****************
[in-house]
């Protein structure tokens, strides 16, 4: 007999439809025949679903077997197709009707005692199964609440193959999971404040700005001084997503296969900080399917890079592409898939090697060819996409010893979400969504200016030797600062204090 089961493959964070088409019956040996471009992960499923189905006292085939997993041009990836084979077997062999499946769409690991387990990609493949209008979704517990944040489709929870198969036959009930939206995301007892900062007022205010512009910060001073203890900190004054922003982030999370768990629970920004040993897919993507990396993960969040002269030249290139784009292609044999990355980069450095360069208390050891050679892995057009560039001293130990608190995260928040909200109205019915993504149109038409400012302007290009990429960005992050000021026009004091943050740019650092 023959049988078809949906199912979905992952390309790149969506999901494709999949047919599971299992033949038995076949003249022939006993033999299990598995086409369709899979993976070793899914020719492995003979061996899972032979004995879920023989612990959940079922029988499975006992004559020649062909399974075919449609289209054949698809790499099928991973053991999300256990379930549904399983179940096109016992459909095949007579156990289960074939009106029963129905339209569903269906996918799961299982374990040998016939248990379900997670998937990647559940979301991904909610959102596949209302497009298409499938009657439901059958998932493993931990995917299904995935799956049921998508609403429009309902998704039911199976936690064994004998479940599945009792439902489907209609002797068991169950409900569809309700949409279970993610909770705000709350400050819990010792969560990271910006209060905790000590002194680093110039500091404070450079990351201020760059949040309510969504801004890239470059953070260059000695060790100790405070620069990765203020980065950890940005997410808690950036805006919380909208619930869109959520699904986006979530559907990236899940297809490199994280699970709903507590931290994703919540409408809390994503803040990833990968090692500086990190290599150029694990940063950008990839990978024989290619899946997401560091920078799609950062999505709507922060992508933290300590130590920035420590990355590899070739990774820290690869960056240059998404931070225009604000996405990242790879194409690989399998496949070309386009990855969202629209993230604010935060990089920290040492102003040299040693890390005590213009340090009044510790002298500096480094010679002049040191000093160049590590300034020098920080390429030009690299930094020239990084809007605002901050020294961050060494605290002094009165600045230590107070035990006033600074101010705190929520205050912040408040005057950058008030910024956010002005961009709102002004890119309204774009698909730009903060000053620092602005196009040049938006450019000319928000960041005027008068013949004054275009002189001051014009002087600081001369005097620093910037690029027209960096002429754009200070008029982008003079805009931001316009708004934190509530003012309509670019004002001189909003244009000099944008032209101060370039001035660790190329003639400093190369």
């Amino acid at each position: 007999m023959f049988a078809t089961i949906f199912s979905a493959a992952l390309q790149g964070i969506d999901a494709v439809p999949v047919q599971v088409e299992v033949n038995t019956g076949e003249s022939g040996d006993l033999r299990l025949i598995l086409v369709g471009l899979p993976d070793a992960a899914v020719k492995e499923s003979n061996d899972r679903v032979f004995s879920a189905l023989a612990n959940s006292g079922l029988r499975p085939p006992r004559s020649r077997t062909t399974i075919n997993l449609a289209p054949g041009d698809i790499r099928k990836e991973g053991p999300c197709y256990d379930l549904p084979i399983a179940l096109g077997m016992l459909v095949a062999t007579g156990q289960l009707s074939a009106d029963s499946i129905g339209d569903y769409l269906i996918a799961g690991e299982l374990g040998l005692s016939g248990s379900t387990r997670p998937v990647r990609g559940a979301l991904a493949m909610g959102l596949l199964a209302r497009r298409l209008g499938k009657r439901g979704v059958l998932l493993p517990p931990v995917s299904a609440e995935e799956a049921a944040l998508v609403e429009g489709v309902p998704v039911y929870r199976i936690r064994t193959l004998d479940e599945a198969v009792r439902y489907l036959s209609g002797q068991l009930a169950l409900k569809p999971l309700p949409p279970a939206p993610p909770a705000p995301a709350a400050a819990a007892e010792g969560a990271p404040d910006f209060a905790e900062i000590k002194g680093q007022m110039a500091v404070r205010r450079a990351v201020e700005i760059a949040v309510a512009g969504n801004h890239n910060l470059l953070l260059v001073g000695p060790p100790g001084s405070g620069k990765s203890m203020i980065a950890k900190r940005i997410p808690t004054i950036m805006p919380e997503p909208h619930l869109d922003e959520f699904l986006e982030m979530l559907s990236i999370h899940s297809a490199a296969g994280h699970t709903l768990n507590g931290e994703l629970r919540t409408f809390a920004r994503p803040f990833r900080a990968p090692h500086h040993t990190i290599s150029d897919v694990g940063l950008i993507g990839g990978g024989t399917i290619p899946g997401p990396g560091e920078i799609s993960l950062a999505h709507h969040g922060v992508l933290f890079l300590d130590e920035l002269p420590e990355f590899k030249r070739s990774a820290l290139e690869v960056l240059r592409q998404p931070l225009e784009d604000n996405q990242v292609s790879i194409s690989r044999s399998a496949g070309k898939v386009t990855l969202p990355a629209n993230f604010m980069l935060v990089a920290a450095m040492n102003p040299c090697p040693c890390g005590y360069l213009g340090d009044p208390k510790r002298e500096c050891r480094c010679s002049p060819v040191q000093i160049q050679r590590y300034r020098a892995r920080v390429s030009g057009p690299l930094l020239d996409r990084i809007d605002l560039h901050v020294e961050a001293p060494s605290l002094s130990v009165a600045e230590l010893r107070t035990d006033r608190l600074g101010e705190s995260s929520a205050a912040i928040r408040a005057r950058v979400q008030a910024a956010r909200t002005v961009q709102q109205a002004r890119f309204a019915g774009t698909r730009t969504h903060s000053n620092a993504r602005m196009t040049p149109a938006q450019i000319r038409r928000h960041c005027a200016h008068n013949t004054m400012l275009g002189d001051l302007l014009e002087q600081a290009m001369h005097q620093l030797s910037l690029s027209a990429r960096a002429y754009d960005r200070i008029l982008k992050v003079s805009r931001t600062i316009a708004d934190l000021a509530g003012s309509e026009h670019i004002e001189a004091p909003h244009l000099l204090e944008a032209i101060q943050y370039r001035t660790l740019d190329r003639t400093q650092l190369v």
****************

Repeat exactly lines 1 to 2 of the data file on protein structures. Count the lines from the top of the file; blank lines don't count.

[in-house]
């Protein structure tokens, strides 16, 4: 007999439809025949679903077997197709009707005692199964609440193959999971404040700005001084997503296969900080399917890079592409898939090697060819996409010893979400969504200016030797600062204090 089961493959964070088409019956040996471009992960499923189905006292085939997993041009990836084979077997062999499946769409690991387990990609493949209008979704517990944040489709929870198969036959009930939206995301007892900062007022205010512009910060001073203890900190004054922003982030999370768990629970920004040993897919993507990396993960969040002269030249290139784009292609044999990355980069450095360069208390050891050679892995057009560039001293130990608190995260928040909200109205019915993504149109038409400012302007290009990429960005992050000021026009004091943050740019650092 023959049988078809949906199912979905992952390309790149969506999901494709999949047919599971299992033949038995076949003249022939006993033999299990598995086409369709899979993976070793899914020719492995003979061996899972032979004995879920023989612990959940079922029988499975006992004559020649062909399974075919449609289209054949698809790499099928991973053991999300256990379930549904399983179940096109016992459909095949007579156990289960074939009106029963129905339209569903269906996918799961299982374990040998016939248990379900997670998937990647559940979301991904909610959102596949209302497009298409499938009657439901059958998932493993931990995917299904995935799956049921998508609403429009309902998704039911199976936690064994004998479940599945009792439902489907209609002797068991169950409900569809309700949409279970993610909770705000709350400050819990010792969560990271910006209060905790000590002194680093110039500091404070450079990351201020760059949040309510969504801004890239470059953070260059000695060790100790405070620069990765203020980065950890940005997410808690950036805006919380909208619930869109959520699904986006979530559907990236899940297809490199994280699970709903507590931290994703919540409408809390994503803040990833990968090692500086990190290599150029694990940063950008990839990978024989290619899946997401560091920078799609950062999505709507922060992508933290300590130590920035420590990355590899070739990774820290690869960056240059998404931070225009604000996405990242790879194409690989399998496949070309386009990855969202629209993230604010935060990089920290040492102003040299040693890390005590213009340090009044510790002298500096480094010679002049040191000093160049590590300034020098920080390429030009690299930094020239990084809007605002901050020294961050060494605290002094009165600045230590107070035990006033600074101010705190929520205050912040408040005057950058008030910024956010002005961009709102002004890119309204774009698909730009903060000053620092602005196009040049938006450019000319928000960041005027008068013949004054275009002189001051014009002087600081001369005097620093910037690029027209960096002429754009200070008029982008003079805009931001316009708004934190509530003012309509670019004002001189909003244009000099944008032209101060370039001035660790190329003639400093190369």